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When are the mitral, tricuspid, and semilunar valves open and closed in respect to pressure and systole/diastole?

A valve is open when the pressure in front of it exceeds the pressure behind it. A valve is closed when the pressure behind it exceeds the pressure in front of it.

The mitral and tricuspid valves are open when pressure in the atria is greater than in the ventricles. This allows for the ventricles to fill and occurs during ventricular diastole. The mitral and tricuspid valves are closed during ventricular systole when the pressure in the ventricles exceeds that in the atria.

The semilunar valves are open when the pressure in the ventricles exceeds that in the pulmonary artery and in the aorta which occurs during ventricular systole. The semilunar valves are closed when the pressure in the pulmonary artery and aorta exceed that in the ventricles which occurs during ventricular diastole.


What are chordae tendineae? What do they attach to and where are their attachments located? What is the fxn of their attachments?


Chordae tendineae are ligaments of the tricuspid and mitral valves that attach to palillary muscles in the ventricles. Papillary muscles contract during ventricular systole and pull on chordae tendineae so the mitral and tricuspid vavles are not everted into the atria.


What are the 2 types of valvular disease and what are their consequences?

stenosis: a stenotic valve is fibrotic and narrow and impeded the normal flow of blood. To preserve a roughly normal flow higher pressures must be developed prior to the stenotic valve. The heart must work much harder and cardiac reserve (the ability of the heart to increase its output, for example during exercise) is greatly reduced. Can cause hypertrophy (like left ventricular hypertrophy with aortic stenosis)

insufficiency: leaky valve. Valve is no longer one way and allows some blood to flow in the wrong direction. In mitral regurgitation, during ventricular systole part of the blood ejected form the left ventricle will flow back into the left atrium which leads to elevated left atrial pressure, left ventricular dilation, increased work of the heart and reduced cardiac reserve.


What restricts the backflow of blood from the heart into the superior and inferior vena cavae?


They do not have valves. Instead the thickening and contraction of the m uscle around their mouths prevent backflow of blood from the heart.


What are the definitions of left ventricular systole and diastole in regards to valve opening and closure (can be applied to right side with different names of valves)?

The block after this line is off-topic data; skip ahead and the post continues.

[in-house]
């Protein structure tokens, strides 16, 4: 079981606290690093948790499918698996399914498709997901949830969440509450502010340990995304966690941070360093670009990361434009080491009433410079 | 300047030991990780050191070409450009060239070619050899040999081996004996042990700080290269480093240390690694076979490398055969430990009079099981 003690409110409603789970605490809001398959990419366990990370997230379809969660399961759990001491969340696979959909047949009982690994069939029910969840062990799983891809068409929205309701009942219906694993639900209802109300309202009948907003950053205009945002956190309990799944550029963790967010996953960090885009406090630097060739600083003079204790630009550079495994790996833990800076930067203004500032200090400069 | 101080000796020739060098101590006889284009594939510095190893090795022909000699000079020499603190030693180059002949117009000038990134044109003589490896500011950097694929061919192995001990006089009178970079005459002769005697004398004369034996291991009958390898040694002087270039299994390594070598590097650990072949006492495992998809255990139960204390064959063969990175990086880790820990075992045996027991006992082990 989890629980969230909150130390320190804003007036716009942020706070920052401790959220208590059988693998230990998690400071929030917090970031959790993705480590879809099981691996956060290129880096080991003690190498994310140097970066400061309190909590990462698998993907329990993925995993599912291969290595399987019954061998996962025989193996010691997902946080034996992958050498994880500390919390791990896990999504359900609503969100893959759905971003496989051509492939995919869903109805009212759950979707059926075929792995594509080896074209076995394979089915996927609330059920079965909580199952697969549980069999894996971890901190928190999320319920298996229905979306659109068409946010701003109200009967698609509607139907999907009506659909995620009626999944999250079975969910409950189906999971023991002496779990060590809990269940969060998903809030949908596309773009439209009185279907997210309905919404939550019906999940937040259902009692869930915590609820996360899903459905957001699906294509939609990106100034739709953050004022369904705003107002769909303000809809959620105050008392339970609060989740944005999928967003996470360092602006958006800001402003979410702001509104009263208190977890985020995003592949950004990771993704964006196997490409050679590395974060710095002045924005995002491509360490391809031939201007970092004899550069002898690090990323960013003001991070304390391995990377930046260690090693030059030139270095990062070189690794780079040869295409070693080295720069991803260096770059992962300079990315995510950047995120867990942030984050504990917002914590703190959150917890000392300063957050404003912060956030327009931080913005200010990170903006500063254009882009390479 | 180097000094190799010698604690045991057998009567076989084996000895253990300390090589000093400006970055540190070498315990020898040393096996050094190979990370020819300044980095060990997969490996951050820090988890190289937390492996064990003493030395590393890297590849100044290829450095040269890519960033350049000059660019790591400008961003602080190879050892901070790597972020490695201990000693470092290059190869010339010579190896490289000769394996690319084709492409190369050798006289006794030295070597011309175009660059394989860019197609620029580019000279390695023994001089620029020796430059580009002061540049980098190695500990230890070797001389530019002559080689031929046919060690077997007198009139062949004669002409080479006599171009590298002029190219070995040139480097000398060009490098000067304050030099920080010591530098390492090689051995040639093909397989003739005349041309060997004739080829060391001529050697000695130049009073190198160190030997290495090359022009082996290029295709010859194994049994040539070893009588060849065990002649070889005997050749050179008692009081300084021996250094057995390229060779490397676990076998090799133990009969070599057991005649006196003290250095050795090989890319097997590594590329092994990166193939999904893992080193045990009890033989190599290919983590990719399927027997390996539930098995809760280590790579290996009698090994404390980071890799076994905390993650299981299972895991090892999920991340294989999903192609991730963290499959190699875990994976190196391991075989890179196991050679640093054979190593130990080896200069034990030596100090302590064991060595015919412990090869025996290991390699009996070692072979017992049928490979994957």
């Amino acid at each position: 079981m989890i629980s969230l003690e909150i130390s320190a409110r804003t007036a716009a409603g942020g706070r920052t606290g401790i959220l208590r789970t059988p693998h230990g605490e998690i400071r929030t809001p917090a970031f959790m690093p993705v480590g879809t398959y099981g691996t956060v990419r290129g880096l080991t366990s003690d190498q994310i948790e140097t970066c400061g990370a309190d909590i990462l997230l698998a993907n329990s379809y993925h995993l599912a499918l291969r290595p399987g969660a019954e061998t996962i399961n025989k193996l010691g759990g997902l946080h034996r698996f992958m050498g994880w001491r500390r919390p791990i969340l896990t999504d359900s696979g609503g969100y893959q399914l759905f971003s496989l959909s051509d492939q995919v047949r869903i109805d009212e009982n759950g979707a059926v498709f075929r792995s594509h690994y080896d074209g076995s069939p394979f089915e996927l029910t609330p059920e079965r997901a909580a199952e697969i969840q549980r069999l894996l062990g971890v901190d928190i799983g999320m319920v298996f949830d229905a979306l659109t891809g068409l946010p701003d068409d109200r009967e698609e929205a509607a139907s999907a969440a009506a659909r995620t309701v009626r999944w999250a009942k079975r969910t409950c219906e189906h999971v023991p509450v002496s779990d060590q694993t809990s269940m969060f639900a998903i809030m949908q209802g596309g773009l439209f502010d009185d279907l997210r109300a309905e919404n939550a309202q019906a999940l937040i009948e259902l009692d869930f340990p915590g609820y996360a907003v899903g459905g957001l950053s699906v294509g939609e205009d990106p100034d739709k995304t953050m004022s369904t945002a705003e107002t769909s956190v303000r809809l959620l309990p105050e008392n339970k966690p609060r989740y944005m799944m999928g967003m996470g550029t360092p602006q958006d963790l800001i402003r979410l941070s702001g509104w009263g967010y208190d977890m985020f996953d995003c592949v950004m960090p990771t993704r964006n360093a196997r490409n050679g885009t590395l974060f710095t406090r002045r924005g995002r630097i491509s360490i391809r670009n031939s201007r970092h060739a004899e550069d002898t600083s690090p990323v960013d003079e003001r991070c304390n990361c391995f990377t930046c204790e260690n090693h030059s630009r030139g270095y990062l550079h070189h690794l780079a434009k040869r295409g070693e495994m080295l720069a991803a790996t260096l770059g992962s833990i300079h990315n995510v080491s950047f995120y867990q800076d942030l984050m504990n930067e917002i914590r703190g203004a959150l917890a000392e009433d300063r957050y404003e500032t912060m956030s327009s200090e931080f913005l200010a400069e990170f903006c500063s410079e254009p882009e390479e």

left ventricular systole: period from the start of ventricular contraction to the closing of the aortic semilunar valve (ventricular contraction)

left ventricular diastole: time from the closing of the aortic valve to the beginning of ventricular contraction (ventricle filling with blood)


______ flow through the heart is heard as a murmur and may be caused by an issue with a valve.


Turbulent. was seen on echocardiogram


The left side (left atrium and venticle) and right side (right atrium and ventricle) of the heart are 2 pumps in series. What is the consequence of this?

Since they are in series, flow through each side of the heart must be the same in a normal individual in steady state. (have same cardiac output) If not, then get fluid accumulation


Discuss vessels of the pulmonary circulation in relation to systemic cicrulation as it relates to compliance and pressure. Also, how do the pressures generated by the right and left heart differ and why?


Vessels of the pulmonary circulation are highly compliant and their pressures are much lower than those found in the systemic circulation. Similarly, pressures developed by the right ventricle are normally much less than pressures developed by the left ventricle. If this did not occur, would cause high pressure in pulmonary circulation and bc vessels are so compliant, they could explode.

note: the max pressure developed during systole by the right ventricle during rest is about 25 mmHg compared to 120 mmHg in the left ventricle


The systemic circulation system is made up of many _____ vascular beds. What is the result of this.


The systemic circulation system is made up of many parallel vascular beds (or regional circulations). The amount of blood entering each regional circulation is adjusted according to the needs of the tissue
(i.e. blood flow is not the same to each region, each region receives a portion of the cardiac output)


How is cardiac output (CO) calculated? What is the value of CO in a normal resting individual? What are the normal ranges for the values that determine CO?

CO= the amount of blood leaving each ventricle per minute


in a normal resting individual, HR is 70 bpm and SV is about 70-75 ml (SV is the amount of blood ejected from ventricles per heartbeat). Thus the CO is 5 L/min. Changes in heart rate and/or stroke volume can change CO.

Typical range for HR is 60-180 bpm and is 70-120 ml for SV


CO=HR x SV. What factors are HR and SV controlled by? What affects can changes in these factors cause?